How to Lessen Your Capital Gains Tax
Besides paying income tax and payroll tax, persons who buy and sell personal and investment assets also have to work with the capital gains tax system. Capital gain rates can be about as much as regular income taxes. The good news is there are strategies to bring them lower.
Below are helpful tips for minimizing your capital gains tax:
Wait at least one year before selling.
To qualify capital gains for long-term status (and a tax rate cut), wait until a calendar year has passed before you sell your property. Depending on your tax rate, you may save from 10% to 20%. If you sell stock with a $2,000 capital gain, for instance, and you are in the 28% income tax bracket and have owned the stock for longer than a year, you need to pay 15% on the transaction. If you’ve held the stock for shorter than one year, you’ll pay 28% of $2,000, which is $560, on the transaction.
Sell when your earnings are low.
Your income level influences the amount of long-term capital gains tax you need to pay. Individuals falling under the 10% and 15% brackets don’t even need to pay any long-term capital gains tax at all. If your income level is expected to go down- for instance, if your spouse is about to be unemployed or if you’re nearing retirement – sell within this low income year and cut your capital gains tax rate.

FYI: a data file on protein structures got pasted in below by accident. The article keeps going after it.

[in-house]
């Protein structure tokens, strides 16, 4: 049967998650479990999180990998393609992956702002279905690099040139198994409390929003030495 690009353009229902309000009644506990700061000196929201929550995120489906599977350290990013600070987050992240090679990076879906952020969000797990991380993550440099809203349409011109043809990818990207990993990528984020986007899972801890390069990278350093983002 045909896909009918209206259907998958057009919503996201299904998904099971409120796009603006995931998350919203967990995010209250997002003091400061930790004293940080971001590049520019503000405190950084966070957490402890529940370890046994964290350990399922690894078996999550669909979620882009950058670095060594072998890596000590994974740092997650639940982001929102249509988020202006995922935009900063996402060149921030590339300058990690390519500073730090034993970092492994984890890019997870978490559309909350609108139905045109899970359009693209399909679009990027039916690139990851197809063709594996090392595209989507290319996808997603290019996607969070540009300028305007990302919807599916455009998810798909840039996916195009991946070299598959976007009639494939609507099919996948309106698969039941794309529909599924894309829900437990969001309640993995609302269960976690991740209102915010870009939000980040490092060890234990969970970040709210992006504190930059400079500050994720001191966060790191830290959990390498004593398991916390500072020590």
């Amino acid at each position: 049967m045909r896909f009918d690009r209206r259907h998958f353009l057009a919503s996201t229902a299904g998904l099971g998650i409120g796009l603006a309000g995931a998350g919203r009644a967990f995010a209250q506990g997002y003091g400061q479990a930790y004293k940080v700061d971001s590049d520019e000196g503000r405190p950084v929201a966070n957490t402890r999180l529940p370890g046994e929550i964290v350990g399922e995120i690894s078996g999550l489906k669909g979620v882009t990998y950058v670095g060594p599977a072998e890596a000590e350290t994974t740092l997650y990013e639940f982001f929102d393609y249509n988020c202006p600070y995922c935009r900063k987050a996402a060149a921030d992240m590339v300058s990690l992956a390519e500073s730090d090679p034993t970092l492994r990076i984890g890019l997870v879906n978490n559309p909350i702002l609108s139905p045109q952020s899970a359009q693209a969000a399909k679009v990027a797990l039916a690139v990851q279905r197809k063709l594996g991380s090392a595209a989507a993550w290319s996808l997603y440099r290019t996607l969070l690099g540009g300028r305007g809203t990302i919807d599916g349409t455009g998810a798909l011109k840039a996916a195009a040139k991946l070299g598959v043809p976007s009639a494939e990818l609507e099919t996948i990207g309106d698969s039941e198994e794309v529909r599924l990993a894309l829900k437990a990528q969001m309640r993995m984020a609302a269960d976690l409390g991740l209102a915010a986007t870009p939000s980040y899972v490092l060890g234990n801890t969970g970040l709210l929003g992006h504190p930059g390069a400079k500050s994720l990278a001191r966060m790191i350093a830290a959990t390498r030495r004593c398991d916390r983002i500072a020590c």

Limit your taxable income.
Because your capital gain tax rate is dependent on your taxable income, general tax-savings tricks can help you grab a favorable rate. Increase your deductions, for instance, by giving to charity, getting pricey medical procedures before the year closes, or increasing your traditional IRA or 401k contributions.
Look for little-known deductions as well, such as the moving expense deduction, which you get when you move for a certain job. Pick bonds issued by states, local governments, or municipalities – whose income is non-taxable – over corporate bonds. There’s a whole bunch of potential tax breaks, so take time to check the IRS’s Credits & Deductions database to know which ones you may be qualified for.
When possible, sync your capital losses with your capital gains.
One important feature of capital gains is that they’re diminished by any capital losses you incur within a specific year. To lower your tax, use up your capital losses in the years you have capital gains. There’s no restriction on how much in capital gains you should report, but you can only take $3,000 of net capital losses for every tax year. However, you may carry additional capital losses into future tax years, although it may take some time to use those up if you’ve had a particularly big loss.